Building a fence on a hill might be as simple as building a fence on level ground, because rail and wire fences can often simply follow the contours of the hill. However, panel and woven wire fences cannot do this without looking sloppy and uneven, and consequently these fences must be "stepped" up or down the slope in stages to preserve a uniform, even appearance. Sometimes it is even desirable to step a rail or wire fence, even if it is not necessary, strictly speaking.
Hammer one stake into the ground at the top of the hill and another at the foot of the hill.
Tie a loop of twine around the stake at the top of the hill, and push the twine down to ground level. Walk down to the bottom of the hill, unrolling the spool of twine as you go. Tie the other end of the twine in a loop around the stake at the bottom of the hill, ensuring the twine is taut. Set a carpenter's level onto the twine and adjust it up or down along the lower stake until the twine is in a level, horizontally straight position.
Measure the space between the twine and the ground at the lower stake. This yields the elevation of the hill slope from its foot to the top.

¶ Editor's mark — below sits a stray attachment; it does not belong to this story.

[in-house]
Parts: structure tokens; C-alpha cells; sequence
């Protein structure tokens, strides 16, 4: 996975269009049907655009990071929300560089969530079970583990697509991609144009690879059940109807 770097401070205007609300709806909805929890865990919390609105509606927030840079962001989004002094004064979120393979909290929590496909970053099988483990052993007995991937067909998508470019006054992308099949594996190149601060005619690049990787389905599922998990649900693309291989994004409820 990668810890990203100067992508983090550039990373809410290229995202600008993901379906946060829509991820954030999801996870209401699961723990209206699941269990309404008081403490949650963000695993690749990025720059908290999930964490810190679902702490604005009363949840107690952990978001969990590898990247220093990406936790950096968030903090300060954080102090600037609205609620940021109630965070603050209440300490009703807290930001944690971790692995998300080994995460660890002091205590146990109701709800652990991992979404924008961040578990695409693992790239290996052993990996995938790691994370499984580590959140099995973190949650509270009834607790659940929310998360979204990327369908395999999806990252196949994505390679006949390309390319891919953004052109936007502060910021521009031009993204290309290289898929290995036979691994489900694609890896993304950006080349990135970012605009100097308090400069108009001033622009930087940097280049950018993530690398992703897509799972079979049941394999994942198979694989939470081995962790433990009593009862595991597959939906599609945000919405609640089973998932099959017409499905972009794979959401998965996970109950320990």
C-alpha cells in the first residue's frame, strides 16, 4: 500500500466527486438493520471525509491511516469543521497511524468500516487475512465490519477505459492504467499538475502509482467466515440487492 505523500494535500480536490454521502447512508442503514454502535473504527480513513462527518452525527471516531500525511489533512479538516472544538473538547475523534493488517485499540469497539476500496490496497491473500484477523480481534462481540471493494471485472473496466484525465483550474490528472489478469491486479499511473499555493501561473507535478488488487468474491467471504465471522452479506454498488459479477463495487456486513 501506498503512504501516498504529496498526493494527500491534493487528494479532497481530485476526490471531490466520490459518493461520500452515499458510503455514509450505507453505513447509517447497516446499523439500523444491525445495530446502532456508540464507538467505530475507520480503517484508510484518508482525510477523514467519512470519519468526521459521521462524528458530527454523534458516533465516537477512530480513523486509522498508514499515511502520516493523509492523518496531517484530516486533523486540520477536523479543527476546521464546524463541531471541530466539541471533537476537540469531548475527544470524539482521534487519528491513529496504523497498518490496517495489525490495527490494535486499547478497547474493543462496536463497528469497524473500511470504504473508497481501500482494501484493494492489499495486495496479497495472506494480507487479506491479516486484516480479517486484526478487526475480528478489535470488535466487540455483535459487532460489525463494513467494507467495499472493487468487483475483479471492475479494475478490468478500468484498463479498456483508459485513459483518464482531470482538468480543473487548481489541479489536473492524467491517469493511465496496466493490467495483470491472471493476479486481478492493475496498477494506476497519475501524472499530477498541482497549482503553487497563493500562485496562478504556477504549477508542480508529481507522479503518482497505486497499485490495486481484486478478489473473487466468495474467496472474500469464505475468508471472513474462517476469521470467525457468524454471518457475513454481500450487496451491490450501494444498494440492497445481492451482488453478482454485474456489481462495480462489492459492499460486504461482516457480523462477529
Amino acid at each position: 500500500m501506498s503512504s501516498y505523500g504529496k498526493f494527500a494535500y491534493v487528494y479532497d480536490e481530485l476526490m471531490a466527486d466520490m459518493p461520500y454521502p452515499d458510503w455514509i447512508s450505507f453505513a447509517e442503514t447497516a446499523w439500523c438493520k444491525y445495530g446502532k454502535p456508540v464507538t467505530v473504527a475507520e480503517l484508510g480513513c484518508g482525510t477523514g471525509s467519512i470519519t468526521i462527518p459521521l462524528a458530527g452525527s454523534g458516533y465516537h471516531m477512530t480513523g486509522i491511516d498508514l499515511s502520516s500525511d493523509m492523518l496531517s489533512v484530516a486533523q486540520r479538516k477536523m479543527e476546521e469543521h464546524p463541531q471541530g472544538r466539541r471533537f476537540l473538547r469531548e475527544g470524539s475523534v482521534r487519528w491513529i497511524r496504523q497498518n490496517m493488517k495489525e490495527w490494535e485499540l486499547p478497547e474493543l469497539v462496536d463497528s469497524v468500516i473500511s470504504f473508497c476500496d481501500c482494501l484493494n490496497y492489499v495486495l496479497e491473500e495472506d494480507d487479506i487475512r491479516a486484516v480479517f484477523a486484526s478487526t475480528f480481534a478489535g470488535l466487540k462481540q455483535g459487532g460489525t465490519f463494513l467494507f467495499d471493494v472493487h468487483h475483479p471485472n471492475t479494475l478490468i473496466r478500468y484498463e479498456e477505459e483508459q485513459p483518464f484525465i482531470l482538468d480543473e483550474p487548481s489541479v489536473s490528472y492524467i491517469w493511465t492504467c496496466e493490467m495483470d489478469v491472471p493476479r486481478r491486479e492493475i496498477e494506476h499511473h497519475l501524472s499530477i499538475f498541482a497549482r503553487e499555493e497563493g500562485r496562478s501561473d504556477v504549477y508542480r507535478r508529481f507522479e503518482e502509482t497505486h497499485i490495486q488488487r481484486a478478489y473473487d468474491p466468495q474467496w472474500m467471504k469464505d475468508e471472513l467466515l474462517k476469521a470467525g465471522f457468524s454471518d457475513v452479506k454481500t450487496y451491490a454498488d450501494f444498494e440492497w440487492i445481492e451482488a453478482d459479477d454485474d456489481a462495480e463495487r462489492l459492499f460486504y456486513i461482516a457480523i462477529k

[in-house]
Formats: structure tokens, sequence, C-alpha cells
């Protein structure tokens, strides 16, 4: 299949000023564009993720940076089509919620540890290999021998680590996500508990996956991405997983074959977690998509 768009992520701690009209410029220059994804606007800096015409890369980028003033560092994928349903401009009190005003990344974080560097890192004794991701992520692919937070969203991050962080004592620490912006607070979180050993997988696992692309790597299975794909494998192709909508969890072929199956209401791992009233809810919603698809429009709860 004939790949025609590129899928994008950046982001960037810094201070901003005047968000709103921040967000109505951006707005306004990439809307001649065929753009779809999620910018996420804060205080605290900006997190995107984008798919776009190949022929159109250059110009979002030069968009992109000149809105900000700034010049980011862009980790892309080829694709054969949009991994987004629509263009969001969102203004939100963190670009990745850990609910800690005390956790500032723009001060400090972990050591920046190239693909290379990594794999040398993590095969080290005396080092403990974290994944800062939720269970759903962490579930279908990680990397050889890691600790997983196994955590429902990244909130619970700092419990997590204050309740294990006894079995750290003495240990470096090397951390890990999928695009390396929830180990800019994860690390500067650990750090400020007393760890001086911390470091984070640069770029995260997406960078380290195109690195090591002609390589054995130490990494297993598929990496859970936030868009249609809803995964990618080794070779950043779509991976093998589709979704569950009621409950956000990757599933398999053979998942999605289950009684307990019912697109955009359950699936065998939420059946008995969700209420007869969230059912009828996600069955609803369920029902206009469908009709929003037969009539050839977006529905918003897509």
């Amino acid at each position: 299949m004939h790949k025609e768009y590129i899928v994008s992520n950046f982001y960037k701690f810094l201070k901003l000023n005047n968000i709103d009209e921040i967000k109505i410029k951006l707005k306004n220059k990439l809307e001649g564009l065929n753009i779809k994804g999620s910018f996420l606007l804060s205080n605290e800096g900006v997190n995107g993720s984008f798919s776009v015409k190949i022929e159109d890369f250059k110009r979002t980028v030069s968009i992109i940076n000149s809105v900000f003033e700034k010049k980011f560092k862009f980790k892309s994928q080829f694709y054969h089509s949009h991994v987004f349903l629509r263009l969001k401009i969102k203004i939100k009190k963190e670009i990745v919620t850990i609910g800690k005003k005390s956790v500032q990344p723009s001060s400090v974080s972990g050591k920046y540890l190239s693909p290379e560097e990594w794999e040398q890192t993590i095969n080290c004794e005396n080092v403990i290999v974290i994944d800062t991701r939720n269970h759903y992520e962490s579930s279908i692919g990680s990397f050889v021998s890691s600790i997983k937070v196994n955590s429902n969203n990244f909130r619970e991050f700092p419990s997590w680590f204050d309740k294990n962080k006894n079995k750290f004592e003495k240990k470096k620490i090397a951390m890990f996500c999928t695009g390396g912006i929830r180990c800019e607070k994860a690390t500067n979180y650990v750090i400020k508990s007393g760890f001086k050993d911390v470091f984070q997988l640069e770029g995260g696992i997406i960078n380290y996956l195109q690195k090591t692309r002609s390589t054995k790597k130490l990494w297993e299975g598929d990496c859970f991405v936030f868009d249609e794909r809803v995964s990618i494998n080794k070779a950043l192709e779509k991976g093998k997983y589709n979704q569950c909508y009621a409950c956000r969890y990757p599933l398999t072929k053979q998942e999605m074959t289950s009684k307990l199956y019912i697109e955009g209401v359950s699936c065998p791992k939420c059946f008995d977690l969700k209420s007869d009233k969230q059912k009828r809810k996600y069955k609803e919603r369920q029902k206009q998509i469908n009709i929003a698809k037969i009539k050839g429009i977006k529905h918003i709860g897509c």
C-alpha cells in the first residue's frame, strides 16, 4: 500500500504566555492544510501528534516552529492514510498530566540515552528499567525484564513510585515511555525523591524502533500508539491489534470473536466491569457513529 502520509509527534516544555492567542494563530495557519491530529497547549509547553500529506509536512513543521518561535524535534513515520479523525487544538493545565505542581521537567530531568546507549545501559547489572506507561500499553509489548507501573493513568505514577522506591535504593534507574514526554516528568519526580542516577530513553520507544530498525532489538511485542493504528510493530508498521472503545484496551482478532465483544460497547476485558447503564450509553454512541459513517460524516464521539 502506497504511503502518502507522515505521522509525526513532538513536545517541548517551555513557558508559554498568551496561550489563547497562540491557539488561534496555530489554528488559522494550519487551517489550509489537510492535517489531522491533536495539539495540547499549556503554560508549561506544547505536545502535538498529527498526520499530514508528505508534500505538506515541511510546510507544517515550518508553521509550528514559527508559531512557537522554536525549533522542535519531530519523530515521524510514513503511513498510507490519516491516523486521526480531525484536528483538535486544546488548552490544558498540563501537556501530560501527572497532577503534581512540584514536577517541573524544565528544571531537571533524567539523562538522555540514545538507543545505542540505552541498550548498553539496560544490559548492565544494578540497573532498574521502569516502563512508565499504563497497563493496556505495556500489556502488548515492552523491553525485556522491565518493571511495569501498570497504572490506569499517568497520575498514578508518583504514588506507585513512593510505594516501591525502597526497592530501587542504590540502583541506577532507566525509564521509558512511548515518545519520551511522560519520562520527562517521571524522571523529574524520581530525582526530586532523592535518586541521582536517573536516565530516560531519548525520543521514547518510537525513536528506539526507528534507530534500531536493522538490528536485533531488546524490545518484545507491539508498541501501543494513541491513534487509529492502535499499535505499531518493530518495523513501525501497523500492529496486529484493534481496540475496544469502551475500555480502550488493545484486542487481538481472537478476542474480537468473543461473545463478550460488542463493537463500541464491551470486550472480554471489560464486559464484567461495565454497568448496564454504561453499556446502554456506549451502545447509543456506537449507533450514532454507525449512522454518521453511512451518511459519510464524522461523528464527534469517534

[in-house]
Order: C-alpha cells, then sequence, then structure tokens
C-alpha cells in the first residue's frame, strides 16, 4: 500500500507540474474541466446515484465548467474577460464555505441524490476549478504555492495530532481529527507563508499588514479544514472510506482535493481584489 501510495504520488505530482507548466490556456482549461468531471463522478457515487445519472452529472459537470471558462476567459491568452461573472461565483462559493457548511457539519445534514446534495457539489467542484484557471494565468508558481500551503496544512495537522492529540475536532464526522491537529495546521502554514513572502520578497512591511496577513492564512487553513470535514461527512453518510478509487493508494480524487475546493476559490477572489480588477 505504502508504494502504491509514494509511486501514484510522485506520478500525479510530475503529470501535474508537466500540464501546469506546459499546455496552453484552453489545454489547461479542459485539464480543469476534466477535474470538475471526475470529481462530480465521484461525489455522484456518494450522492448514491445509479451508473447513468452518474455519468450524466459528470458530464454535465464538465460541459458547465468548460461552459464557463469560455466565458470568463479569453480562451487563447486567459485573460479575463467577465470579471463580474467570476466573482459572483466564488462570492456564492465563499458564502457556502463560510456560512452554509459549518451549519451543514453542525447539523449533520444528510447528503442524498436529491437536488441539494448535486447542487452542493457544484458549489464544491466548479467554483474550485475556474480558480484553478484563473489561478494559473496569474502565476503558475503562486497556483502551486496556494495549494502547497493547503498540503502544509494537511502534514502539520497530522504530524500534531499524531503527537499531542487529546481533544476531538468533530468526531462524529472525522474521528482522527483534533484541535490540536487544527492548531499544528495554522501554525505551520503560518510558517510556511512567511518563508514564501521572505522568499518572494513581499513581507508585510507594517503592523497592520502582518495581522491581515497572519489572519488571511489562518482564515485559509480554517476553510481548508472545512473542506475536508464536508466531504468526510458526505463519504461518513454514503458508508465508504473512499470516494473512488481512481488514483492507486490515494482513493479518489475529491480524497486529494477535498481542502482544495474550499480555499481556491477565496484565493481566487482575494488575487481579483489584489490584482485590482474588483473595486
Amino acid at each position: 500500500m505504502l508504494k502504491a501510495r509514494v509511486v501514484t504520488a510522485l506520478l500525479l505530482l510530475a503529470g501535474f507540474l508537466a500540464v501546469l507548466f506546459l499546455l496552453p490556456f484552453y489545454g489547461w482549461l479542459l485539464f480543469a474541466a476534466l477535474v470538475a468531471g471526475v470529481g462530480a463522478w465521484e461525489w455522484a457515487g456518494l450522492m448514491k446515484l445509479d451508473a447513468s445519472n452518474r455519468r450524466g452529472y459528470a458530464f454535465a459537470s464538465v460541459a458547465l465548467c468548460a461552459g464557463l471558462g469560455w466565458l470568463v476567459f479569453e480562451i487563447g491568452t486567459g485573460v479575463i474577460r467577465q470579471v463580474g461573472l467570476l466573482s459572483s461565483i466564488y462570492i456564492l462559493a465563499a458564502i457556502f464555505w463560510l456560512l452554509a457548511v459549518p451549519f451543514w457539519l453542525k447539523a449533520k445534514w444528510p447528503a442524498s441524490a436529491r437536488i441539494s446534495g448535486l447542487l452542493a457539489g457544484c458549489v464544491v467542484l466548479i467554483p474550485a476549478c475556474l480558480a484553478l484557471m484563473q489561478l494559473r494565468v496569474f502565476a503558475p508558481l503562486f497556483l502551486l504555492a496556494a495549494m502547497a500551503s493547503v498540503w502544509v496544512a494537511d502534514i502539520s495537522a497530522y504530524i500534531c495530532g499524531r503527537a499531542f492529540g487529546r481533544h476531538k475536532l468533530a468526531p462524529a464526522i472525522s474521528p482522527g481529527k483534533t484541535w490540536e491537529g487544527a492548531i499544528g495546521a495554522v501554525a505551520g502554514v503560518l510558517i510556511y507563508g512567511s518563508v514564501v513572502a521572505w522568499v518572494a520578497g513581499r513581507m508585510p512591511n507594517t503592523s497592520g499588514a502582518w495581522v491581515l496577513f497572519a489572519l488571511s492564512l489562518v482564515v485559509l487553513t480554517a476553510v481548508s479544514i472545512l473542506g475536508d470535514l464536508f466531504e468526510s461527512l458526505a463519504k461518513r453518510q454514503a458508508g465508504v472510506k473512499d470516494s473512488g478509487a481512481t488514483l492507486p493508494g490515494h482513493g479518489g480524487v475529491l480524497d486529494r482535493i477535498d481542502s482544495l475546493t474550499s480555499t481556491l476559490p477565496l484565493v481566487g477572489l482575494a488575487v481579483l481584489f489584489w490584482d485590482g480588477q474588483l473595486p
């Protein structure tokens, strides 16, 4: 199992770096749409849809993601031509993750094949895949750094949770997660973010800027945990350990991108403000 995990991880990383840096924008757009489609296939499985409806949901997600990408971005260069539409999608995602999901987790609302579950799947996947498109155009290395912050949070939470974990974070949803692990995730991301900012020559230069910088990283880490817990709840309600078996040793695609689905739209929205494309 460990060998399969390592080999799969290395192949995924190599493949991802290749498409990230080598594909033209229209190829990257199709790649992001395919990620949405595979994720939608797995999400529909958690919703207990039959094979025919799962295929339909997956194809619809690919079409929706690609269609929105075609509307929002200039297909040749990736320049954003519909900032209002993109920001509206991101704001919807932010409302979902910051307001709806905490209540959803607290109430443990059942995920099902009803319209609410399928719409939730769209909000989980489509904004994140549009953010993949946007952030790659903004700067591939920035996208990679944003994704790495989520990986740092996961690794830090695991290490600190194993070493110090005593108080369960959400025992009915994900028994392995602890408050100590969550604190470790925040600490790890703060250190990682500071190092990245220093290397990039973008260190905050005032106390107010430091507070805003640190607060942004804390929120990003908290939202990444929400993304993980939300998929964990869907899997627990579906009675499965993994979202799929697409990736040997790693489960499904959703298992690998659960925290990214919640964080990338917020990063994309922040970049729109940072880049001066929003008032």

Determine the distance between fence posts. For a panel fence or a split rail fence, this is the width of the panels or the split rails. For a woven wire fence, that depends on the weight of the wire and could be anywhere from eight to 16 feet.
Walk up or down the hill slope between the stakes with a measuring wheel to determine how long the slope is. Determine how many fence posts are needed to cover the hill slope by dividing this distance by the spacing between the posts from Step 4.
Divide the elevation of the slope (from Step 3) by the number of fence posts. This yields the distance each successive panel, rail or section of fence should "step" up as it ascends the hill.
Build the fence following the specific instructions for that type of fence, with one exception. Every panel, section of chain-link or wire or set of rails must be raised above the section of fencing behind it by the "stepping" measurement from Step 8. If you are building a privacy fence with a 2-inch "step," every panel must be installed 2 inches higher than the one before it as the fence stretches up the hill.
For a steep or long slope, taking an accurate elevation measurement will require either the use of a longer stake at the bottom of the hill, or taking the measurement in more manageable stages.
Tips and warnings
- For a steep or long slope, taking an accurate elevation measurement will require either the use of a longer stake at the bottom of the hill, or taking the measurement in more manageable stages.